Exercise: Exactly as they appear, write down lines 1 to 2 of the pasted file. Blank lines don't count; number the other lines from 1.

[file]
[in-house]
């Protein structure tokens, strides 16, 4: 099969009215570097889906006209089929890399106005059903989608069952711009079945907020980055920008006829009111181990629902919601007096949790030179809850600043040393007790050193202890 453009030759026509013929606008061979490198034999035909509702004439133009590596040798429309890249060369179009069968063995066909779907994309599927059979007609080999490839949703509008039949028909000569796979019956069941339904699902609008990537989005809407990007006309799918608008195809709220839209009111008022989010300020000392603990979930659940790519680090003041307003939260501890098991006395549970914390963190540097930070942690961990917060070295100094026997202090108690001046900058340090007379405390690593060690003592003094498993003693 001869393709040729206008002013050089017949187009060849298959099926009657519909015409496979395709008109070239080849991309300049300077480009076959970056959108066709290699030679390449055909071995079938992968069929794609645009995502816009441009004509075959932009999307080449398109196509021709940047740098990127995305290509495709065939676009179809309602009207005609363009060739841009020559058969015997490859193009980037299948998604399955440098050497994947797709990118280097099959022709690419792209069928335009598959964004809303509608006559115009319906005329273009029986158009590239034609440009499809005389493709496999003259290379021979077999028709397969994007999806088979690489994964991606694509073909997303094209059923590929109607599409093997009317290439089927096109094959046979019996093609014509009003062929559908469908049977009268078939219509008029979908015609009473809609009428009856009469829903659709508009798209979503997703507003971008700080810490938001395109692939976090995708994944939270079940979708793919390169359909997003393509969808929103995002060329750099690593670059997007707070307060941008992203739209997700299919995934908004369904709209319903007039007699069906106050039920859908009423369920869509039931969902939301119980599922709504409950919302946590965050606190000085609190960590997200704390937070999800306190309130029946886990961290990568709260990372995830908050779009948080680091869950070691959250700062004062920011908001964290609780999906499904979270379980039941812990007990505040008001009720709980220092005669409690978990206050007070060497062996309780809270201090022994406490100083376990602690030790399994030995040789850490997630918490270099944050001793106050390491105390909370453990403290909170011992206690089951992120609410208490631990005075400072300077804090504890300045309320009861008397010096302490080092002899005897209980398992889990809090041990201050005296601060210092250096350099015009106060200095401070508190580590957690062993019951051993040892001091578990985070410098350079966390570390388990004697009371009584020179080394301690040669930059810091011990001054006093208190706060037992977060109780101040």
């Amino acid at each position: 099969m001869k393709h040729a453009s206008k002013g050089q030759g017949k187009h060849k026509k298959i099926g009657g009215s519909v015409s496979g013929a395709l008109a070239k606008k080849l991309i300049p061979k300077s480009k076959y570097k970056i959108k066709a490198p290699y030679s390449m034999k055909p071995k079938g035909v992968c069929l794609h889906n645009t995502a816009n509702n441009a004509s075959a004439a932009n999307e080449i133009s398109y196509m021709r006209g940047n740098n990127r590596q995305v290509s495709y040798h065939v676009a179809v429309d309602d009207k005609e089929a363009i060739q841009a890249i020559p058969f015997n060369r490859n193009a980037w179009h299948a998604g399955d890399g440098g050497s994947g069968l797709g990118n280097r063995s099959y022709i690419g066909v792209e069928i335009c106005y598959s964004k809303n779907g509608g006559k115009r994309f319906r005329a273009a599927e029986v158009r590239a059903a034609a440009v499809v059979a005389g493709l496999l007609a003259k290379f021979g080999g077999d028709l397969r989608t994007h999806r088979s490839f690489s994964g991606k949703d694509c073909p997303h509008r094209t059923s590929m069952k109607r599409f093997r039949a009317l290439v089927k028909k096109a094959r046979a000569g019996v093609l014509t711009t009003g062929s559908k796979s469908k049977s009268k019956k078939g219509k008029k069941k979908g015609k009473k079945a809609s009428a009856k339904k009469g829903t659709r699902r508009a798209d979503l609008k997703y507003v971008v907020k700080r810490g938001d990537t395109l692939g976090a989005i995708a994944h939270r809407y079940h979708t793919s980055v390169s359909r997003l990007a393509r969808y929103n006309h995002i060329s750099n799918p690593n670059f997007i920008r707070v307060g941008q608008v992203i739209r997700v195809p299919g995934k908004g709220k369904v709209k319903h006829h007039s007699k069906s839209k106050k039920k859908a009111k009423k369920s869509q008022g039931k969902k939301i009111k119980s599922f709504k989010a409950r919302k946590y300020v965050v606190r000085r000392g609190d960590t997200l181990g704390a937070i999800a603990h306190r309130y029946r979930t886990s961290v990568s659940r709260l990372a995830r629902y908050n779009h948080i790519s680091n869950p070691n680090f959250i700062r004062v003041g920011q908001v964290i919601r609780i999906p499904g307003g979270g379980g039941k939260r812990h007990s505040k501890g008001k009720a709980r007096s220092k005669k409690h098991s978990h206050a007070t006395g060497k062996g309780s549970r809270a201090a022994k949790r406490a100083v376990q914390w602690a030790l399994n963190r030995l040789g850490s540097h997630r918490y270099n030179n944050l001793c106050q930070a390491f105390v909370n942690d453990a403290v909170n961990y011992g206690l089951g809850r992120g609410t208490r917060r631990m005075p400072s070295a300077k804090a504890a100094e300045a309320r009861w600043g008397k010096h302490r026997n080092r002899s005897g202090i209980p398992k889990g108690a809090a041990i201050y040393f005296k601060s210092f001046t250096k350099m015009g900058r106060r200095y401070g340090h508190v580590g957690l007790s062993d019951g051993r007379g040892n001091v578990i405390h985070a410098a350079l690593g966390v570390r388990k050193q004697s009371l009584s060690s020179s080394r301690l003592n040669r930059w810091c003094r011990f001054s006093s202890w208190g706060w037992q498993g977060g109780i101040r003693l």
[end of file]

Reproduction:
[in-house]
């Protein structure tokens, strides 16, 4: 099969009215570097889906006209089929890399106005059903989608069952711009079945907020980055920008006829009111181990629902919601007096949790030179809850600043040393007790050193202890 453009030759026509013929606008061979490198034999035909509702004439133009590596040798429309890249060369179009069968063995066909779907994309599927059979007609080999490839949703509008039949028909000569796979019956069941339904699902609008990537989005809407990007006309799918608008195809709220839209009111008022989010300020000392603990979930659940790519680090003041307003939260501890098991006395549970914390963190540097930070942690961990917060070295100094026997202090108690001046900058340090007379405390690593060690003592003094498993003693 001869393709040729206008002013050089017949187009060849298959099926009657519909015409496979395709008109070239080849991309300049300077480009076959970056959108066709290699030679390449055909071995079938992968069929794609645009995502816009441009004509075959932009999307080449398109196509021709940047740098990127995305290509495709065939676009179809309602009207005609363009060739841009020559058969015997490859193009980037299948998604399955440098050497994947797709990118280097099959022709690419792209069928335009598959964004809303509608006559115009319906005329273009029986158009590239034609440009499809005389493709496999003259290379021979077999028709397969994007999806088979690489994964991606694509073909997303094209059923590929109607599409093997009317290439089927096109094959046979019996093609014509009003062929559908469908049977009268078939219509008029979908015609009473809609009428009856009469829903659709508009798209979503997703507003971008700080810490938001395109692939976090995708994944939270079940979708793919390169359909997003393509969808929103995002060329750099690593670059997007707070307060941008992203739209997700299919995934908004369904709209319903007039007699069906106050039920859908009423369920869509039931969902939301119980599922709504409950919302946590965050606190000085609190960590997200704390937070999800306190309130029946886990961290990568709260990372995830908050779009948080680091869950070691959250700062004062920011908001964290609780999906499904979270379980039941812990007990505040008001009720709980220092005669409690978990206050007070060497062996309780809270201090022994406490100083376990602690030790399994030995040789850490997630918490270099944050001793106050390491105390909370453990403290909170011992206690089951992120609410208490631990005075400072300077804090504890300045309320009861008397010096302490080092002899005897209980398992889990809090041990201050005296601060210092250096350099015009106060200095401070508190580590957690062993019951051993040892001091578990985070410098350079966390570390388990004697009371009584020179080394301690040669930059810091011990001054006093208190706060037992977060109780101040």